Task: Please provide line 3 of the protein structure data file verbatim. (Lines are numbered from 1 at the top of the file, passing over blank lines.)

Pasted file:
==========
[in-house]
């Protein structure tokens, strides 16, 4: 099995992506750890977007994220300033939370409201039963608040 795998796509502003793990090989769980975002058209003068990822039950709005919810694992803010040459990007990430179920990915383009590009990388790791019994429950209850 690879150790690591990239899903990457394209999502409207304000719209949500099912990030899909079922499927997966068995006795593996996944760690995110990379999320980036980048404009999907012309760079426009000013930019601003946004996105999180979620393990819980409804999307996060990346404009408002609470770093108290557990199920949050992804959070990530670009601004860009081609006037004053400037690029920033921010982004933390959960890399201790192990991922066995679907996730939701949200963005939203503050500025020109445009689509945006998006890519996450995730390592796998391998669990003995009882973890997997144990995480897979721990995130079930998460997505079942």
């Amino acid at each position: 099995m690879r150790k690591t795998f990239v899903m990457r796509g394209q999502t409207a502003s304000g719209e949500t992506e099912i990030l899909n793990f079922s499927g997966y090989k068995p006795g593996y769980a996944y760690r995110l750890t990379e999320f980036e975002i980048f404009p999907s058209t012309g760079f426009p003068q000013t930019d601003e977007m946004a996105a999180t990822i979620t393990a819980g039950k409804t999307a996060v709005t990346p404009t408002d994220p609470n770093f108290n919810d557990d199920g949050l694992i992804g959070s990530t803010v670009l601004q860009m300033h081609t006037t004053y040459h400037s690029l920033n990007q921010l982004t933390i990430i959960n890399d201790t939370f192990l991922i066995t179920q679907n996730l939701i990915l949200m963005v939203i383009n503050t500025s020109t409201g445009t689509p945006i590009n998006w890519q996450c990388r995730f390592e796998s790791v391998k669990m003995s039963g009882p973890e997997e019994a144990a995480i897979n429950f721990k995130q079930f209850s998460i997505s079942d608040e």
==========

């Amino acid at each position: 099995m690879r150790k690591t795998f990239v899903m990457r796509g394209q999502t409207a502003s304000g719209e949500t992506e099912i990030l899909n793990f079922s499927g997966y090989k068995p006795g593996y769980a996944y760690r995110l750890t990379e999320f980036e975002i980048f404009p999907s058209t012309g760079f426009p003068q000013t930019d601003e977007m946004a996105a999180t990822i979620t393990a819980g039950k409804t999307a996060v709005t990346p404009t408002d994220p609470n770093f108290n919810d557990d199920g949050l694992i992804g959070s990530t803010v670009l601004q860009m300033h081609t006037t004053y040459h400037s690029l920033n990007q921010l982004t933390i990430i959960n890399d201790t939370f192990l991922i066995t179920q679907n996730l939701i990915l949200m963005v939203i383009n503050t500025s020109t409201g445009t689509p945006i590009n998006w890519q996450c990388r995730f390592e796998s790791v391998k669990m003995s039963g009882p973890e997997e019994a144990a995480i897979n429950f721990k995130q079930f209850s998460i997505s079942d608040e």